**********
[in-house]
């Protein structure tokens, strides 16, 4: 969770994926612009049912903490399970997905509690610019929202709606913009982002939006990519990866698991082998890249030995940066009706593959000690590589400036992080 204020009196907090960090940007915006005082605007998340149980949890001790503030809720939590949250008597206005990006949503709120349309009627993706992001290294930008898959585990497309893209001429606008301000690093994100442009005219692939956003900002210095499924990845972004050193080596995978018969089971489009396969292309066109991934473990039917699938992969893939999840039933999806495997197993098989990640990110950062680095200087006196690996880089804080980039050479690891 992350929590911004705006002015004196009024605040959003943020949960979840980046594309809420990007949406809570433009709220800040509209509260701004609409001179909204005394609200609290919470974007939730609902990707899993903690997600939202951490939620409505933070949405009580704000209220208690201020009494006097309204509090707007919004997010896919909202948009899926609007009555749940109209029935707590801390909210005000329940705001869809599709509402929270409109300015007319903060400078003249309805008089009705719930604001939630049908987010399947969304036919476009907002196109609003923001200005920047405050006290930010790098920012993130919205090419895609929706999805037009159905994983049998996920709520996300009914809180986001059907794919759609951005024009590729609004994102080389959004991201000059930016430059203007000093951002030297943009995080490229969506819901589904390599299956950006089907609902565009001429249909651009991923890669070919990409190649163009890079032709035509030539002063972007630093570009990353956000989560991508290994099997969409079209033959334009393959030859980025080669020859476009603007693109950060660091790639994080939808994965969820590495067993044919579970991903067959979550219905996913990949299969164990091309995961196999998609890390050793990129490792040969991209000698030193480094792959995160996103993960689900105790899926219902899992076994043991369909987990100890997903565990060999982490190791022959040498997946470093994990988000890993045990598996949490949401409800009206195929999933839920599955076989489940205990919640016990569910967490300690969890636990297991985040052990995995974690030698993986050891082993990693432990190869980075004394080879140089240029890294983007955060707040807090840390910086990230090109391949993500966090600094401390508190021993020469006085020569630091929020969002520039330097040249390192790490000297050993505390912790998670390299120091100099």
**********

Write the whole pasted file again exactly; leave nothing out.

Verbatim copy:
[in-house]
């Protein structure tokens, strides 16, 4: 969770994926612009049912903490399970997905509690610019929202709606913009982002939006990519990866698991082998890249030995940066009706593959000690590589400036992080 204020009196907090960090940007915006005082605007998340149980949890001790503030809720939590949250008597206005990006949503709120349309009627993706992001290294930008898959585990497309893209001429606008301000690093994100442009005219692939956003900002210095499924990845972004050193080596995978018969089971489009396969292309066109991934473990039917699938992969893939999840039933999806495997197993098989990640990110950062680095200087006196690996880089804080980039050479690891 992350929590911004705006002015004196009024605040959003943020949960979840980046594309809420990007949406809570433009709220800040509209509260701004609409001179909204005394609200609290919470974007939730609902990707899993903690997600939202951490939620409505933070949405009580704000209220208690201020009494006097309204509090707007919004997010896919909202948009899926609007009555749940109209029935707590801390909210005000329940705001869809599709509402929270409109300015007319903060400078003249309805008089009705719930604001939630049908987010399947969304036919476009907002196109609003923001200005920047405050006290930010790098920012993130919205090419895609929706999805037009159905994983049998996920709520996300009914809180986001059907794919759609951005024009590729609004994102080389959004991201000059930016430059203007000093951002030297943009995080490229969506819901589904390599299956950006089907609902565009001429249909651009991923890669070919990409190649163009890079032709035509030539002063972007630093570009990353956000989560991508290994099997969409079209033959334009393959030859980025080669020859476009603007693109950060660091790639994080939808994965969820590495067993044919579970991903067959979550219905996913990949299969164990091309995961196999998609890390050793990129490792040969991209000698030193480094792959995160996103993960689900105790899926219902899992076994043991369909987990100890997903565990060999982490190791022959040498997946470093994990988000890993045990598996949490949401409800009206195929999933839920599955076989489940205990919640016990569910967490300690969890636990297991985040052990995995974690030698993986050891082993990693432990190869980075004394080879140089240029890294983007955060707040807090840390910086990230090109391949993500966090600094401390508190021993020469006085020569630091929020969002520039330097040249390192790490000297050993505390912790998670390299120091100099």